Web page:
Momentum Award: Outdoor Club
After Two Years Of Fighting For Recognition, The Outdoor Club Finally Makes It Official
Published: Thursday, May 3, 2012
Updated: Wednesday, January 9, 2013 19:01
On a tour of almost any major university in the United States, a question that inevitably gets asked is, “How can I get involved?” And at almost every university, prospective students are told not only about the clubs offered at that school, but also the opportunities for students to create their own clubs if none exist that meet their specific interests.
As Keegan Dougherty, A&S ’13, Ben Key, BC ’11, Carl Ceraolo, A&S ’14, and the other leaders of the Outdoor Club of Boston College (OCBC) have learned throughout the past three years, that process can be a lot more challenging than some tour guides may lead you to believe.
The idea of OCBC was conceived three years ago by a group of students who, according to current president and co-founder Dougherty, “saw a real need for an Outdoor Club on campus.” At the time, Dougherty, along with Key, former president and co-founder, attempted to begin the process of bringing that vision to realization.
“The club was born, naturally, out of a desire for BC to facilitate trips into the woods for me,” Key said in an e-mail. “There has always been a wilderness compulsion in me, and lacking an official club, I had to get sort of creative. I resorted to standing up in classes a few times and announcing I was going backpacking the next weekend, inviting anyone who was interested. I made a lot of friends that way, actually, once I’d been Facebook-vetted—but I don’t look like an ax murderer.”
The reality that Key and Dougherty faced was that the entangled bureaucracy of the University made it challenging for them to start a club that could involve potential liabilities that it would have to absorb in order to insure some of the club’s excursions. The two were unfazed, however, and began the process of organizing the club, despite lacking official recognition by the University.
Realizing that they needed a real organization behind them if they were going to convince BC of the necessity of having an Outdoor Club, and in spite of the University’s opposition to them even holding meetings, the two created a listserv, gathered members interested in what the club could offer, and petitioned Student Programs Office (SPO) on a weekly basis.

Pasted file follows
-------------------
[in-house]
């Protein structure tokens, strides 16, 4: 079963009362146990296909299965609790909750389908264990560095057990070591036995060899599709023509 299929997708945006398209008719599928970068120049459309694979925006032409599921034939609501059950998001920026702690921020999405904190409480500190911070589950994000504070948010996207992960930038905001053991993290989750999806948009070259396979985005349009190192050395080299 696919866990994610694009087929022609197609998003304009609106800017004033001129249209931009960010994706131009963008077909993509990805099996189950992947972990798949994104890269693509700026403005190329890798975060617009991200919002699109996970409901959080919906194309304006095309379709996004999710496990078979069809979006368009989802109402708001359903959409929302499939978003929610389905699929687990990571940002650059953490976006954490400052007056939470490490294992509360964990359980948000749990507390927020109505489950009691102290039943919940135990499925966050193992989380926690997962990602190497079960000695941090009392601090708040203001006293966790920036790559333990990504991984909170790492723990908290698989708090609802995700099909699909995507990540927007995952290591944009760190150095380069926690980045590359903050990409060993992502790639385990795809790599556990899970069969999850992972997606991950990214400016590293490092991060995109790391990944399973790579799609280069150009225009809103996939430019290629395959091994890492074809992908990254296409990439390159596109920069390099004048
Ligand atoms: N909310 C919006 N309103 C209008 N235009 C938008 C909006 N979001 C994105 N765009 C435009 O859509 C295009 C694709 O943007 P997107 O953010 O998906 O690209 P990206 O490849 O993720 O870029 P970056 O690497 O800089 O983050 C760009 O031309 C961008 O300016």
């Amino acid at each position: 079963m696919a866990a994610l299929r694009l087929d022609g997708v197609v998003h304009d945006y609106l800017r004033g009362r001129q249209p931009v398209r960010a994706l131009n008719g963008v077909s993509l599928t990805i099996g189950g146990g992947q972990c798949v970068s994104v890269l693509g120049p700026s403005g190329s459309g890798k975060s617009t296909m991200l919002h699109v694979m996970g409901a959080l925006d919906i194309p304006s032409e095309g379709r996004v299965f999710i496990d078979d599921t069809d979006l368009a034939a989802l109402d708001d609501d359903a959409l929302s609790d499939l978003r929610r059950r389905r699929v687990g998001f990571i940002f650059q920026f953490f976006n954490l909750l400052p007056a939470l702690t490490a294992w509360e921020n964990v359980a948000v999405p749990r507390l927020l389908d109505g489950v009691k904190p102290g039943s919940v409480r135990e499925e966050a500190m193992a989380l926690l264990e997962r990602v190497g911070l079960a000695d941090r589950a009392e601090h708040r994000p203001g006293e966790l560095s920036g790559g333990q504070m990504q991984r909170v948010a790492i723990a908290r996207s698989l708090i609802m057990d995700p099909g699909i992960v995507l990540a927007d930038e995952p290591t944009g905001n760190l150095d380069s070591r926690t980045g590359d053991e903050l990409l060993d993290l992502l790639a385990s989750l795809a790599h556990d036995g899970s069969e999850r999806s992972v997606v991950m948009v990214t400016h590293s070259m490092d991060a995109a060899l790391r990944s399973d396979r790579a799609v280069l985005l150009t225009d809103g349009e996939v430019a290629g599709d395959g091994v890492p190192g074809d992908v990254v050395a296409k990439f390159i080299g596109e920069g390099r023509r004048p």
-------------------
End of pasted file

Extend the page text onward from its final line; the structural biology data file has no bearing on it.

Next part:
“I realized that BC clubs were largely dedicated to campus demographics: race, religion, politics, and academic majors,” Key said. “Of course there are the comedy groups and a cappella, but if you’re not funny and have no desire to sing without musical accompaniment, you’re out of luck … I wanted a club in which kids from all the other [smaller and more specific clubs] could also be members, and get to know each other. I envisioned OCBC as a flagship in this regard, a group that would lead the way toward a new chapter for SPO in which the administration helped to facilitate unity across the full BC spectrum through broad organizations.”
And that mission is still critical to the club today, as it continues to establish a foothold on campus and still pushes the University to allow them to broaden their offerings to students. This involves making sure that all students at BC can get involved with the club.
“If you’re a BC student and you hear about one of our trips, you’re welcome to come,” Dougherty said. This is because the club wants to remain as open as possible to all students , which, Dougherty said, involves balancing the traditional structure of a club with their a more user-friendly organization.
Part of making sure that the club is open to everyone involves finding students certified to lead its trips. This brings to the forefront another component of the club, its educational aspect. The club works with its members to help them get certified to lead trips. Ceraolo, who is involved with Eagle EMS, even helped organize a special class held by that organization specifically for the Outdoor Club, which focused on First Aid certification, hands-on CPR, and outdoor-related injuries, demonstrating that the Outdoor Club is as much dedicated to hosting events that everyone can attend as it is to making sure that students on their trips are prepared and safe. This is shown through the club’s three pillars: safety, leadership and community; experience, skills, education; and appreciation for the outdoors.
While the club has unquestionably been successful in generating student interest, and has made significant progress by becoming an RSO, they still face difficulties while trying to organize events under the watch of the University, particularly because the club and the Student Programming Office have different visions of what the club is to become. While Dougherty and Ceraolo stressed the importance of having their events be student-led, the University has required them to book events through third parties in order to remove potential liabilities for the University.
During this past semester, the group’s first as an Registered Student Organization (RSO), those differing visions almost prevented the club from hosting any events. While the club had held meetings in March where potential student event leaders pitched their ideas to the club and got over 150 members to sign up, the University told the club in April, just before these events were supposed to be held, that they could no longer have student-led events, effectively freezing their activities. Despite these difficulties, Dougherty, Ceraolo, and the club’s leadership, left with very little time to hold any events due to a delayed response from the University, still held two successful excursions this past weekend.